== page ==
I don’t think dc should be annoying other diners or running about or be too noisy. I don’t think they should be excluded either by being left at home, or with screens, or, as in my childhood, being expected to sit up straight, without fidgeting and speak only when spoken to. If you’re not interfering with other people’s meals then do whatever works for you.

Scotmummy1216 · 28/12/2019 16:31

@ScreamingValalalalahLalalalah its not the food... its being made to sit still for several hours. Toddlers do not enjoy that

YappityYapYap · 28/12/2019 16:32

If we end up waiting a long time for the food to arrive, me or DH will take DS for a little walk around and hold his hand. We never usually end up waiting for ages though and he'll sit and play on his kindle (with the volume down) or do some colouring in. He's quite restless but we manage to keep him entertained when out so that he is never running about a restaurant. It's dangerous to be honest

MarieIVanArkleStinks · 28/12/2019 16:32

'Expressing themselves'. Ugh. I unrepentently judge people who churn out this oft-regurgitated expression as justification for their kids being nuisances to everyone else.

ScreamingValalalalahLalalalah · 28/12/2019 16:33

Ah, I was thinking of children a bit older than toddlers, Scotmummy - more five and upwards, when they'll be used to sitting still at school.

GrumpyHoonMain · 28/12/2019 16:35

I hate it when British parents force kids to opt out of family life using screens instead of managing their behaviour in public settings. At 11 and SEN / SN aside, I would expect OP’s son to be able to converse with his gran for the time it takes to have dinner.

HoHoHoik · 28/12/2019 16:45

I don't think the other mother was aiming her comment at you, it sounds like a generalised comeback to this other woman rather than specifically aimed at you/your table.

I don't know why you're getting a pasting about your DS being on a screen either. A screen with either no volume or headphones is no more obtrusive than a colouring book, reading book, or stickers and a notepad. We use screens to keep our DC occupied between courses and to help keep them from getting restless so they stay at the table.

Children shouldn't be running around in restaurants. If they want to go to the toilet or if there is something they want to go look at then they should walk sensibility to see it, for example our local has a play area outside, if they cannot walk sensibly to/from it themselves then an adult should walk with them. They shouldn't be running round as its dangerous for them and for others. And while I'd expect a certain level of chatter and 'kid noise' in a family restaurant (e.g., little ones getting excited and needing to be reminded to use inside voices), deliberate and prolonged shrieking and shouting from children who are old enough to be able to control their volume is not acceptable.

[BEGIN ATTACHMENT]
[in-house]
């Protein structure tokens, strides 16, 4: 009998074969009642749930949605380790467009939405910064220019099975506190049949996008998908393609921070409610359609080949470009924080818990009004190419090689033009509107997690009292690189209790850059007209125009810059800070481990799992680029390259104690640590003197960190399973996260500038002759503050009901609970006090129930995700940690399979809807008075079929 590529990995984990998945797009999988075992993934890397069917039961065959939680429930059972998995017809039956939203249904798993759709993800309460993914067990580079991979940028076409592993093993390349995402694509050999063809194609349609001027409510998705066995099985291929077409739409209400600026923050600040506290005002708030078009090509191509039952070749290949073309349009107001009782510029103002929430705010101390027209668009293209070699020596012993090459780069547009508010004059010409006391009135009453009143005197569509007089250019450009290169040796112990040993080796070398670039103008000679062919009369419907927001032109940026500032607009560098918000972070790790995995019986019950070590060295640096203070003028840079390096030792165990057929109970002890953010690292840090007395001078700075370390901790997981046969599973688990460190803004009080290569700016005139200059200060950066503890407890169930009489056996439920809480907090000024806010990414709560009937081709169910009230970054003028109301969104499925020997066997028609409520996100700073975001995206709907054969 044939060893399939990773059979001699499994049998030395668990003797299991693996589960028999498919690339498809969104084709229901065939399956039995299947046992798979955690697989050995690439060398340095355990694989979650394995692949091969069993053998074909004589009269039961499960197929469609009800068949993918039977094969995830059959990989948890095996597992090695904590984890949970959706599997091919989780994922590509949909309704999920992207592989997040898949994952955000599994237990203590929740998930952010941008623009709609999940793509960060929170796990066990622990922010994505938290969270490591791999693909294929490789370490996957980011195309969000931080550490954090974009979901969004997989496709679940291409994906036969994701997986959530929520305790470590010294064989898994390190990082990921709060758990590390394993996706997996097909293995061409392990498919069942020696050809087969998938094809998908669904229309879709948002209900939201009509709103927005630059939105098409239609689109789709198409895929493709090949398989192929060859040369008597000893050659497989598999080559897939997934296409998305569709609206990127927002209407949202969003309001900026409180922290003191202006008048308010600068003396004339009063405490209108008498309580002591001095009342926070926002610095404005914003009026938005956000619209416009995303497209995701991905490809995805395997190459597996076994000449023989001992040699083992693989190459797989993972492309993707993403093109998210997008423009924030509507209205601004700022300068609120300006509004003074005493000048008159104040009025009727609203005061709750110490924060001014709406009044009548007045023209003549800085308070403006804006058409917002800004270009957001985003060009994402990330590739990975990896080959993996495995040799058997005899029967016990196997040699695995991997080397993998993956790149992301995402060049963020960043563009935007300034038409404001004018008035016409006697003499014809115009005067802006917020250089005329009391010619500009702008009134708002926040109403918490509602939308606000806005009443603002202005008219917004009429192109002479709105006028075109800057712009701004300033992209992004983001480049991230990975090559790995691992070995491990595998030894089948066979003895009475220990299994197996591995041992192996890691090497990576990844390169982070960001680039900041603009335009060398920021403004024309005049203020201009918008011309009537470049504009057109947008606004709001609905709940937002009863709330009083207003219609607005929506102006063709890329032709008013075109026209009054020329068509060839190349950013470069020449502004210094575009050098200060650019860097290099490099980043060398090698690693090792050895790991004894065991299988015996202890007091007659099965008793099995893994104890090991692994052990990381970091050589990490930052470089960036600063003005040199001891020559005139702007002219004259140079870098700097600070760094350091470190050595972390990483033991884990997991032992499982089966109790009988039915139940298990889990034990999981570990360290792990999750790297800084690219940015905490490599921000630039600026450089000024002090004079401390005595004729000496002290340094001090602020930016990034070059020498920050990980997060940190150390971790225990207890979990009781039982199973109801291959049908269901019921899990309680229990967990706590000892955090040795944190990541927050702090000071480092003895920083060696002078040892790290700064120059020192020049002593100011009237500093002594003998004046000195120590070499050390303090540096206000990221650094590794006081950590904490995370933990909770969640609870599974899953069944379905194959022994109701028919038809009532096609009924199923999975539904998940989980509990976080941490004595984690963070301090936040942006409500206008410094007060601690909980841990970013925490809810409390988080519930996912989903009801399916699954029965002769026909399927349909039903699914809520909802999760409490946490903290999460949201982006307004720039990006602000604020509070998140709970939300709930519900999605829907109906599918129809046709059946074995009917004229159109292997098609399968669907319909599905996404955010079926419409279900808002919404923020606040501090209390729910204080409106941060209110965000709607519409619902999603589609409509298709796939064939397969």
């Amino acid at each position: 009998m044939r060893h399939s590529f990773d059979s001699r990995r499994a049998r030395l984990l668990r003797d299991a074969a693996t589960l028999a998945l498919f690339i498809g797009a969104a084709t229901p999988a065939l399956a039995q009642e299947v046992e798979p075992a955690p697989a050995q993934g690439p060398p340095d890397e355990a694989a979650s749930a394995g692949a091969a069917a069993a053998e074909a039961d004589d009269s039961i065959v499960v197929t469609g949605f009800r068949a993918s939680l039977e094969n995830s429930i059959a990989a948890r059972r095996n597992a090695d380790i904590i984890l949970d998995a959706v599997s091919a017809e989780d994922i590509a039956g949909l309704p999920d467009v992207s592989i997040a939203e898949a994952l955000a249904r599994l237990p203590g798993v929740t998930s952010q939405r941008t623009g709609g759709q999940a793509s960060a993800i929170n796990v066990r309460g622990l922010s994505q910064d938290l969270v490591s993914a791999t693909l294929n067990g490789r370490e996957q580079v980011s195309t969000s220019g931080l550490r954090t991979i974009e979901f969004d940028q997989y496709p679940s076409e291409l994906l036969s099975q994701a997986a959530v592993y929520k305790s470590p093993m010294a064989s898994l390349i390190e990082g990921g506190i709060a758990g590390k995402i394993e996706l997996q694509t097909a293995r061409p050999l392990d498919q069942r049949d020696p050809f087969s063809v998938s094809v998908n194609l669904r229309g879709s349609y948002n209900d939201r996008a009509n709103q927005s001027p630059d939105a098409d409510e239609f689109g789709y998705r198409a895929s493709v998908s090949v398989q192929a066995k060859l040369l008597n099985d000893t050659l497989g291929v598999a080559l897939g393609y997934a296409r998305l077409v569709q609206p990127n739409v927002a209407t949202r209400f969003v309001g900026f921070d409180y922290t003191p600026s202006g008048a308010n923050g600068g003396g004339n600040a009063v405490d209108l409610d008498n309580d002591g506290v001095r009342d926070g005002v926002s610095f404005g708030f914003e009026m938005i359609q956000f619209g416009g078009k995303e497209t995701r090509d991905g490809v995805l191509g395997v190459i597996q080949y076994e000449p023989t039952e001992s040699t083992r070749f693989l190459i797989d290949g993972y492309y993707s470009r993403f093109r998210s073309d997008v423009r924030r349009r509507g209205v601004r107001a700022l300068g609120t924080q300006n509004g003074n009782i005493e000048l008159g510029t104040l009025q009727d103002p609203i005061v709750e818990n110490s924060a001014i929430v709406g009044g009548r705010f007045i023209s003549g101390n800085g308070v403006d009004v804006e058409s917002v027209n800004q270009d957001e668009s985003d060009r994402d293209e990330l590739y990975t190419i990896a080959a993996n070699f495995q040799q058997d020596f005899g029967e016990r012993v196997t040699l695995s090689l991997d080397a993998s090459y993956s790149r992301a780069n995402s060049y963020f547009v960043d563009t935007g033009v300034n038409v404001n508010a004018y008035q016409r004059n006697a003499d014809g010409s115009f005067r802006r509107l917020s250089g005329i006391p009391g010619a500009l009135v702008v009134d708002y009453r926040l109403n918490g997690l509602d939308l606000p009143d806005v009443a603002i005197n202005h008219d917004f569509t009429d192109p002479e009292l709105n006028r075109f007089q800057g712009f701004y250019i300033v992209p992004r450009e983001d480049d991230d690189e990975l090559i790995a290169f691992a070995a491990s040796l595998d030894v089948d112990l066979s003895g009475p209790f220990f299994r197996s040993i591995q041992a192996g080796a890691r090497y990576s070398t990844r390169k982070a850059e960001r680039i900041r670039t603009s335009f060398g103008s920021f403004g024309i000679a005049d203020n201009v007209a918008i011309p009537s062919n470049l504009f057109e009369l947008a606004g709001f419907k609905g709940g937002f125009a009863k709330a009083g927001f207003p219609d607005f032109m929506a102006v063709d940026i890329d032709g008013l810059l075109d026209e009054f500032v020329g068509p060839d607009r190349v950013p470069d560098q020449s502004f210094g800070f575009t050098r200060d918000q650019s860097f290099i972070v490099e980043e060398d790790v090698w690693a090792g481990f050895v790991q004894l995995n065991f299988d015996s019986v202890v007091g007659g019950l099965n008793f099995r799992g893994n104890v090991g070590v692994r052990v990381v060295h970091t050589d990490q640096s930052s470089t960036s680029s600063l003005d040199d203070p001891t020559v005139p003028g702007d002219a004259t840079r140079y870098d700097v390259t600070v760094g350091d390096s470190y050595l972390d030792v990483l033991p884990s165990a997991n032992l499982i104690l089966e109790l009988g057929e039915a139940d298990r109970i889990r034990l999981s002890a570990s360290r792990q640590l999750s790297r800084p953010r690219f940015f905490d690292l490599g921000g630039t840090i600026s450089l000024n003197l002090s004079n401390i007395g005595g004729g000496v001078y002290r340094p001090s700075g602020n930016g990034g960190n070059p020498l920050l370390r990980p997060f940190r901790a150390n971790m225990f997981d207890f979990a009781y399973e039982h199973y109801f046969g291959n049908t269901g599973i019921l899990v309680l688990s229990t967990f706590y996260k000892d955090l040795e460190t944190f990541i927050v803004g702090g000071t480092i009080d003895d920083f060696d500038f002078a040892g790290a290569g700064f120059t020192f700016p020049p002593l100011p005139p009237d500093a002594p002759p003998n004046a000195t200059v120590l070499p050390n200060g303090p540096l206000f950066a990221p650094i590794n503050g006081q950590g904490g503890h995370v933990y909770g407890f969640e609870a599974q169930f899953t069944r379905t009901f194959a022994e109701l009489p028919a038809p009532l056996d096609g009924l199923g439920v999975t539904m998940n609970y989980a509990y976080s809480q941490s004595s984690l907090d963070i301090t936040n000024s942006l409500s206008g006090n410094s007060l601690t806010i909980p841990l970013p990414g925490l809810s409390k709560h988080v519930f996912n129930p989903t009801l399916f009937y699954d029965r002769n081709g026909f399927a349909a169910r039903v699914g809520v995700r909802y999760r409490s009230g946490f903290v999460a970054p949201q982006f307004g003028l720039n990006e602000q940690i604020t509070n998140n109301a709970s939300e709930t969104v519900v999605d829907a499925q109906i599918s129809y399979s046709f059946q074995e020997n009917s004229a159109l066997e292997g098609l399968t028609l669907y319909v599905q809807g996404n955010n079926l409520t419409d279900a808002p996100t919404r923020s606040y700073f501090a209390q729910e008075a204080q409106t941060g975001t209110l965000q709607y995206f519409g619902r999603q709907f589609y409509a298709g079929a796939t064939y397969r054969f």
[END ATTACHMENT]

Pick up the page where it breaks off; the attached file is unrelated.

FlyTipper · 28/12/2019 16:51

Kids need to be educated on how to behave in restaurants. For that, they need to a/ go to restaurants and b/ have the parents give appropriate guidance.

In France, nurseries have kids as young as 3 sitting for three course meals that last longer than 30 mins. Most children 5+ should be able to cope with, no enjoy, sitting to a nice lunch out.

cripsysausagerolls · 28/12/2019 16:51

I think there is a hierarchy of things you would ideally see in a restaurant. Children running around is much worse than a quiet child on a screen, but the screen isn’t ideal either.

We took toddler DS to carluccios yesterday - we seldom take him for a proper meal anywhere because he isn’t fabulous at sitting, but we try because he needs to learn (and leave before it becomes a situation where he leaves his high chair). We basically managed to entertain him putting bits and bobs in cups and drawing and then had to eat at the speed of light and GTFO before all hell broke loose. I’m hoping if we continue this he will learn about sitting still/amusing himself and stretch to longer periods of time. If he can’t do that I don’t really want to take him anywhere 🙈 but the onus is on me to teach him.

No one wants to see darling Augusta practicing her ballet in the middle of the restaurant/careering into waiters whilst her parents swoon

Notnownotneverever · 28/12/2019 16:51

Actually personally I can’t stand seeing children sitting on electronic devices during a mealtime in the house or out at a restaurant or cafe. I just think it’s not teaching them how to socialise with each other, between family, friends, general people. I think this is a life skill that it is important for our next generation to learn. We have yet to see the full impact of the children who haven’t learn this but I don’t think it will reap good consequences.
That said the woman in your scenario was extremely rude and her comments uncalled for. You had made a decision about your own child and that was fine and completely your own business and not hers.

Drabarni · 28/12/2019 16:52

It's changing times, my kids didn't have screens, they weren't about.
My gd is very familiar with swiping at 16 months old.
Teach them how to behave, with or without technology.
What is acceptable now wouldn't have been when my kids were little, kids were well behaved, generally speaking. You can't say that today.